Hail has slashed crops and dashed some farmers’ hopes for a bumper harvest in the Central West region of New South Wales.
Some crops in Coonamble were destroyed on the weekend by a hailstorm while other paddocks in the western region have been waterlogged from heavy falls.
Tom Cullen, who farms near Coonamble, said the damage was “heartbreaking”.
“It was a monumental weather event,” he said.
“Hail is basically the worst thing that can happen at harvest because the force of it can slash plants and knock the grain out of the head.
The Cullens’ property received 95 millimetres of rain last week in total.
Today, he and his farming partner, his mum Anne, toured sodden paddocks littered with spilt grain.
Their crops were insured but Mr Cullen said the damage sustained was a kick in the guts after three tough years of drought.
“Now we need to get [the crops] assessed and the insurance companies will take it from there,” he said.
“Having a crop like this would have been a huge plus for us, so seeing it damaged now by these storms is very heartbreaking.
More rain on the way
Local harvest contractors have also been affected by the recent rain.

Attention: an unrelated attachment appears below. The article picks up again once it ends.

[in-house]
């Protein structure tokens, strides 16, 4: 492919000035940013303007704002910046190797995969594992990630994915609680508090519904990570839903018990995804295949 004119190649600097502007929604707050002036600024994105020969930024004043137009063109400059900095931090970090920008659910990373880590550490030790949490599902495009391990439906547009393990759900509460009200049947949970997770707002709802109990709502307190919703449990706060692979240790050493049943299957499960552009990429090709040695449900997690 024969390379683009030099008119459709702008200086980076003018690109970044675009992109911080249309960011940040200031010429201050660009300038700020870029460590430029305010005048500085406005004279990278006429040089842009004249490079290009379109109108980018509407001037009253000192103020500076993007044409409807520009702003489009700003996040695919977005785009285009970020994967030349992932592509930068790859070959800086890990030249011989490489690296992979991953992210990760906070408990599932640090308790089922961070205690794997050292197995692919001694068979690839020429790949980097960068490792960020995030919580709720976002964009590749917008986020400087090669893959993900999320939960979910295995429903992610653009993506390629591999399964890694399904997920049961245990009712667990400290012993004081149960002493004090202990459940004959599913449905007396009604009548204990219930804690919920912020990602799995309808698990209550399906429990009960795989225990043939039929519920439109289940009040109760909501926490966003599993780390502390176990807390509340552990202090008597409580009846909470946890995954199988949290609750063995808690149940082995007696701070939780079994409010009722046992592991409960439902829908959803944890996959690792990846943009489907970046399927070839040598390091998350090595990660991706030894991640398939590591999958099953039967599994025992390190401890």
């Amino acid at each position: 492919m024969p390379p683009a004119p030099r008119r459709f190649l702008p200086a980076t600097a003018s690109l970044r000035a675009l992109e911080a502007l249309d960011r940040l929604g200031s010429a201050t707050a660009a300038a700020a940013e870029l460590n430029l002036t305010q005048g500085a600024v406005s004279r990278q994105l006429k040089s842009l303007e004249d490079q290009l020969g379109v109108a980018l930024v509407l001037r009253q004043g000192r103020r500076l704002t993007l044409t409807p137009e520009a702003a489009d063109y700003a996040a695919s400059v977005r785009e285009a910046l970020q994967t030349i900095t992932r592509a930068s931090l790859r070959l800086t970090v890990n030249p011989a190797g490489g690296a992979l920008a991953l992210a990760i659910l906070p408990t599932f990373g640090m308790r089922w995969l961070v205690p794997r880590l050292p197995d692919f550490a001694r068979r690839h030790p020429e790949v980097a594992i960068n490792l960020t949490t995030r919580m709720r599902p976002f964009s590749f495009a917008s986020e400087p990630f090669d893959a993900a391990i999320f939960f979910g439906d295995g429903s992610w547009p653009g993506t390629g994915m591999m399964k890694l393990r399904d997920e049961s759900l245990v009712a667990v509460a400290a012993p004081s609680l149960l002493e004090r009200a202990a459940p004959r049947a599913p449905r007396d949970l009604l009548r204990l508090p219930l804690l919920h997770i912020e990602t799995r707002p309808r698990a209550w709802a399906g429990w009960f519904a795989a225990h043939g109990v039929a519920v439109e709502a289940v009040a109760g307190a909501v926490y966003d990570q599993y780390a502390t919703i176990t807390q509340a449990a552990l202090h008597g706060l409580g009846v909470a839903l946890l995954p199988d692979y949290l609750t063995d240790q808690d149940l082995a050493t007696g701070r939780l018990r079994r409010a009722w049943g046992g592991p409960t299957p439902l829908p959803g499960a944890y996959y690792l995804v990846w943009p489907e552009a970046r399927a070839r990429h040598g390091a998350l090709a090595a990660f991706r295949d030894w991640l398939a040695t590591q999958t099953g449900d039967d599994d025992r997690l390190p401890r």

Robert Thomas runs an agriculture machinery hire business in Coonamble and said it was going to be a while before his machines can get moving again.
Some farmers in the region were hopeful of getting back onto sodden paddocks to continue harvest.
But Bureau of Meteorology forecaster David Wilke said farmers should expect unsettled conditions for the rest of the week.
“On Wednesday thunderstorm activity is ramping up and the next rainfall event for the western part of the state may be Friday or Saturday,” Mr Wilke said.
Hail caps a wet week
Thunderstorms were widespread across the state on the weekend but there were only isolated patches of hail.
Mr Wilke said some parts of the state were saturated from heavy rainfall last week.
In the past seven days, Scone received 190mm, Nundle received 149mm and Parkes had 67mm.
Further south, at Tumbarumba, 89mm fell in the past week which led to some flash flooding.